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Randall Davies

Coming to the second period in the development of the new art—roughly, that is to say, from 1400 to 1450—Vasari observes that even where there is no great facility displayed, yet the works evince great care and thought; the manner is more free and graceful, the colouring more varied and pleasing; more figures are employed in the compositions, and the drawing is more correct inasmuch as it is closer to nature.

But the greatest of all the Dutch painters, in some ways the greatest painter that has ever lived, was Rembrandt van Ryn (1606-1669). Beside him all the rest seem merely commonplace, and their works the product of this or that demand, according to their different times and circumstances, executed with more or less skill.

In England, meantime, great things were being accomplished amid peaceful surroundings. In portraiture Lawrence soon became supreme, and what excellence he possessed was accentuated on his death in 1830 by the appointment of Sir Martin Archer Shee as his successor in the Presidency of the Royal Academy. That was the end of portraiture in England until a new school arose.

Three names stand out conspicuously from the ranks of Florentine painters in the latter half of the fifteenth century. But progress being one of the essential characteristics of the art at this period, as in all others, it is not surprising that the order of their fame coincides (inversely) pretty nearly with that of their date.

The painters of genre, by the number, quality, and diversity of whose pictures the Dutch School is specially distinguished, may be roughly divided into three classes; namely, those who studied the upper, the middle, and the lower classes respectively.

Let us now cross the channel again, and see what is going on there, in 1863. Evidently there is something on, or there would not be so much excitement. As we approach the Capital we are aware of one name being prominent in the general uproar—that of Édouard Manet.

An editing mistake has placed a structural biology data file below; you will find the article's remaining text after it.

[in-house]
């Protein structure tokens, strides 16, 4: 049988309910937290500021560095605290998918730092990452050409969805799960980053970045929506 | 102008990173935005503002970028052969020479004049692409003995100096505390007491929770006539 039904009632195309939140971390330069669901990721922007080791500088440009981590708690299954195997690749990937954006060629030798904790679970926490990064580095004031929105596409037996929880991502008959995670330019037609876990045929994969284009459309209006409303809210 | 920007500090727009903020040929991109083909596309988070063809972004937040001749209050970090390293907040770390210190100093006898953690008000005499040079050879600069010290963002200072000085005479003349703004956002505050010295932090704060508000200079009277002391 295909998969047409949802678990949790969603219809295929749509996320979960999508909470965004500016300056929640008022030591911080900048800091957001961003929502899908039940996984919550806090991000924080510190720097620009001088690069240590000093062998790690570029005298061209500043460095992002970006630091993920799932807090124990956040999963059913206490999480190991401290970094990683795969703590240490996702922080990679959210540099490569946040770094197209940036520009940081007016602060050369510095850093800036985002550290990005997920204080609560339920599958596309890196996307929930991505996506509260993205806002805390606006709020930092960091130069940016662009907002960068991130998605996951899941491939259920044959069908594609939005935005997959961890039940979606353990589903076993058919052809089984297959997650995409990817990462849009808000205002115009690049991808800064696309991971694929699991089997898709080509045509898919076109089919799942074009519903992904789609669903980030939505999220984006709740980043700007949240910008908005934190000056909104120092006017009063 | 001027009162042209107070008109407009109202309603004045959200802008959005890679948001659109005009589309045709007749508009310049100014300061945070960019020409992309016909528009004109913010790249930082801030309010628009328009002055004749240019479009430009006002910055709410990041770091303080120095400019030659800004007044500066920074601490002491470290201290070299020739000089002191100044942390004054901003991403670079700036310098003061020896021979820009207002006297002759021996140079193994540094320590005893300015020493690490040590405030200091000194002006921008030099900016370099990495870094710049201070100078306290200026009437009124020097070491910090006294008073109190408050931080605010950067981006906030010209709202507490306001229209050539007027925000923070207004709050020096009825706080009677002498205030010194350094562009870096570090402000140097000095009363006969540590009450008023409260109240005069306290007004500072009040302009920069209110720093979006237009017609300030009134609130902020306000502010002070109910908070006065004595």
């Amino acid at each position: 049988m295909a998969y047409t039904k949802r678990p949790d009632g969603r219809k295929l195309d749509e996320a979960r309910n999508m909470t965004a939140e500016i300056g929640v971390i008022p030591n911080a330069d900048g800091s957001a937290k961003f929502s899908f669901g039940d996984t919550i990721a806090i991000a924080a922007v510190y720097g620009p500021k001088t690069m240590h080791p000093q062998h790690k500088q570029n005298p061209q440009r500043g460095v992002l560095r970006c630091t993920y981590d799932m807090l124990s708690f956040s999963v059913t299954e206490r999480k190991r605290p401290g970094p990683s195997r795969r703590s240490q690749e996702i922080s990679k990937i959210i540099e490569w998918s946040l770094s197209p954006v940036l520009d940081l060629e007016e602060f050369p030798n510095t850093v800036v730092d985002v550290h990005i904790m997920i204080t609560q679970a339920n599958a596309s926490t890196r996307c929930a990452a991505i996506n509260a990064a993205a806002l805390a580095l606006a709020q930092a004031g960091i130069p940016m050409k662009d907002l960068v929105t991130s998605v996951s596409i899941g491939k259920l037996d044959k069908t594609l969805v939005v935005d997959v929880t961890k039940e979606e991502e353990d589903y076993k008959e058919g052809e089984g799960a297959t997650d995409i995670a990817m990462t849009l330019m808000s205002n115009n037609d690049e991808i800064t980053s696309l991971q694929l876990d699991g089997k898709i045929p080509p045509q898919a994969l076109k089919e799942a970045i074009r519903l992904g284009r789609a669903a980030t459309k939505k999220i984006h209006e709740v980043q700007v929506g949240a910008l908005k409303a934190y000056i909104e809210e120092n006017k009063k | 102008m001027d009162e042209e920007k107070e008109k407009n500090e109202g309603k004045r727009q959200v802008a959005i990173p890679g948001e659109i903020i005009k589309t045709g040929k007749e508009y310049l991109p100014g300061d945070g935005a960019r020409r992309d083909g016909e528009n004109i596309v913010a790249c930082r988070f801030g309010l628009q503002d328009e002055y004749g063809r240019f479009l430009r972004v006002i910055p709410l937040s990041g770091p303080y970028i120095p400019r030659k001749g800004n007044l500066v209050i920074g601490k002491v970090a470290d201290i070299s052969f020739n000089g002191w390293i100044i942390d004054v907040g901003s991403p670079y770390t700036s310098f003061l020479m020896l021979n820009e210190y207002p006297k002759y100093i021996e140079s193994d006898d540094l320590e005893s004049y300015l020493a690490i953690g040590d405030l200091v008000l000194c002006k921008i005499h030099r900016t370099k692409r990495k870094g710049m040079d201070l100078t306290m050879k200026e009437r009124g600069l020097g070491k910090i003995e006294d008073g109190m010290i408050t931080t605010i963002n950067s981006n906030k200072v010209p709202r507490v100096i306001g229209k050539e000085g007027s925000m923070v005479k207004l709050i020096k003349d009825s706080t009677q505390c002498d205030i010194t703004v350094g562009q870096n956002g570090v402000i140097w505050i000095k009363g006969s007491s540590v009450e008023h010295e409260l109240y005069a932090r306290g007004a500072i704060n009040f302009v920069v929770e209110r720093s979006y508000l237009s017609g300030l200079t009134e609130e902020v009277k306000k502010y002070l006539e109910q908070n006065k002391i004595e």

Twelve years younger than Botticelli was Leonardo da Vinci (1452-1520), whose career as a painter commenced in the workshop of Andrea Verrocchio, goldsmith, painter, and sculptor.

As a link between the painters of genre and the landscapists, we may here mention some of the numerous artists who either made landscape the background for groups of figures and animals, or peopled their landscapes with groups—it matters not which way we put it. Among these we shall find several of the most famous, or at any rate the most popular artists of the Dutch School.

The last revolt of the nineteenth century was effected in a peaceable and business-like, but none the less successful manner, by the establishment, in 1886, of the New English Art Club as a means of defence against the mighty vis inertiæ of the Royal Academy.

In the opening years of the sixteenth century the art of painting had attained such a pitch of excellence that unless carried onward by a supreme genius it could hardly hope to escape from the common lot of all things in nature, and begin to decline. After Botticelli and Leonardo, the works of Andrea del Sarto, "the perfect painter" as he has been called, fall rather flat; and no less a prodigy than Michelangelo was capable of excelling his marvellous predecessors, or than Raphael of rivalling them.

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